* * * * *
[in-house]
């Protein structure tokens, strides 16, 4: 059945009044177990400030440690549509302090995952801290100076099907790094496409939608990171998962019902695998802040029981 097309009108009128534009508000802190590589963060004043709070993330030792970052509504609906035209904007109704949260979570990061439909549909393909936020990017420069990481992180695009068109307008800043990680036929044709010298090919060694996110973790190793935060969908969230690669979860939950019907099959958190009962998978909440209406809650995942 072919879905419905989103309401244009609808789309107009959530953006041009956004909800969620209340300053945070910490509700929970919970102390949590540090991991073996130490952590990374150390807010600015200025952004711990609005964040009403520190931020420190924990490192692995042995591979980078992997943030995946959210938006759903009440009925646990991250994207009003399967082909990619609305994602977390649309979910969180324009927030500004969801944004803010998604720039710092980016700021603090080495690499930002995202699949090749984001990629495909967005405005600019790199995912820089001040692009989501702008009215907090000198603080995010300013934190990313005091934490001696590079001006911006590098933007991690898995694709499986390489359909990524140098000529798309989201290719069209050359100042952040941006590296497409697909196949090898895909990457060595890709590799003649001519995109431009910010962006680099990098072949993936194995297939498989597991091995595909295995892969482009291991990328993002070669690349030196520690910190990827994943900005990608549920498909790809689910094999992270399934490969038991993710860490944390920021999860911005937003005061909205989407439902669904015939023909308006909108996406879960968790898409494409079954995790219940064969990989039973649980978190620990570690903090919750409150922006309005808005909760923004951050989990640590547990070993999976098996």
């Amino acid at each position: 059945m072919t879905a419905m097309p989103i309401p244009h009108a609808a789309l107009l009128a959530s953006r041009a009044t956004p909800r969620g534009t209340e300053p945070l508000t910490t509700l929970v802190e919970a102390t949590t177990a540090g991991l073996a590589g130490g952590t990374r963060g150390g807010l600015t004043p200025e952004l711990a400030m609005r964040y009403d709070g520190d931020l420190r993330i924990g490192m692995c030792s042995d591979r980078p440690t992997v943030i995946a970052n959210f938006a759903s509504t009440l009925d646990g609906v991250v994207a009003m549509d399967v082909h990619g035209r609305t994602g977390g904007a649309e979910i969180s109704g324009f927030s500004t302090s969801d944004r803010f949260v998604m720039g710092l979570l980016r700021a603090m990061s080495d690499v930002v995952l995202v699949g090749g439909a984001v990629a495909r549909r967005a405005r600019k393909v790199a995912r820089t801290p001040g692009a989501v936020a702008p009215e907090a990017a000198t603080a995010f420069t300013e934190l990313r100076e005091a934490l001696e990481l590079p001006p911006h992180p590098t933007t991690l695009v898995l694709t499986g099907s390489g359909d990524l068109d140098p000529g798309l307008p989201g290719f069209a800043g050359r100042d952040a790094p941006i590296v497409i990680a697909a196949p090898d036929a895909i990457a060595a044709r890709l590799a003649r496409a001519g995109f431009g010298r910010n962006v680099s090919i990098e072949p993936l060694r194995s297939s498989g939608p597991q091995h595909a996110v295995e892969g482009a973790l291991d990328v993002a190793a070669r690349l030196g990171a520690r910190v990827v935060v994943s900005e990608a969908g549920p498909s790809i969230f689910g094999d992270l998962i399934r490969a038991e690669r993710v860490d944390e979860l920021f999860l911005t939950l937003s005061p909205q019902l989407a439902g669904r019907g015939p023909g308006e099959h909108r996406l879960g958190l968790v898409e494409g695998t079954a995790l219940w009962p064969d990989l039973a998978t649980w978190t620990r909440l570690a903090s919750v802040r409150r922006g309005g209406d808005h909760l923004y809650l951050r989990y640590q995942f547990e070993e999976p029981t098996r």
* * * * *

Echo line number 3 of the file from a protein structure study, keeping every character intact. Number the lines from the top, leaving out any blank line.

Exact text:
């Amino acid at each position: 059945m072919t879905a419905m097309p989103i309401p244009h009108a609808a789309l107009l009128a959530s953006r041009a009044t956004p909800r969620g534009t209340e300053p945070l508000t910490t509700l929970v802190e919970a102390t949590t177990a540090g991991l073996a590589g130490g952590t990374r963060g150390g807010l600015t004043p200025e952004l711990a400030m609005r964040y009403d709070g520190d931020l420190r993330i924990g490192m692995c030792s042995d591979r980078p440690t992997v943030i995946a970052n959210f938006a759903s509504t009440l009925d646990g609906v991250v994207a009003m549509d399967v082909h990619g035209r609305t994602g977390g904007a649309e979910i969180s109704g324009f927030s500004t302090s969801d944004r803010f949260v998604m720039g710092l979570l980016r700021a603090m990061s080495d690499v930002v995952l995202v699949g090749g439909a984001v990629a495909r549909r967005a405005r600019k393909v790199a995912r820089t801290p001040g692009a989501v936020a702008p009215e907090a990017a000198t603080a995010f420069t300013e934190l990313r100076e005091a934490l001696e990481l590079p001006p911006h992180p590098t933007t991690l695009v898995l694709t499986g099907s390489g359909d990524l068109d140098p000529g798309l307008p989201g290719f069209a800043g050359r100042d952040a790094p941006i590296v497409i990680a697909a196949p090898d036929a895909i990457a060595a044709r890709l590799a003649r496409a001519g995109f431009g010298r910010n962006v680099s090919i990098e072949p993936l060694r194995s297939s498989g939608p597991q091995h595909a996110v295995e892969g482009a973790l291991d990328v993002a190793a070669r690349l030196g990171a520690r910190v990827v935060v994943s900005e990608a969908g549920p498909s790809i969230f689910g094999d992270l998962i399934r490969a038991e690669r993710v860490d944390e979860l920021f999860l911005t939950l937003s005061p909205q019902l989407a439902g669904r019907g015939p023909g308006e099959h909108r996406l879960g958190l968790v898409e494409g695998t079954a995790l219940w009962p064969d990989l039973a998978t649980w978190t620990r909440l570690a903090s919750v802040r409150r922006g309005g209406d808005h909760l923004y809650l951050r989990y640590q995942f547990e070993e999976p029981t098996r």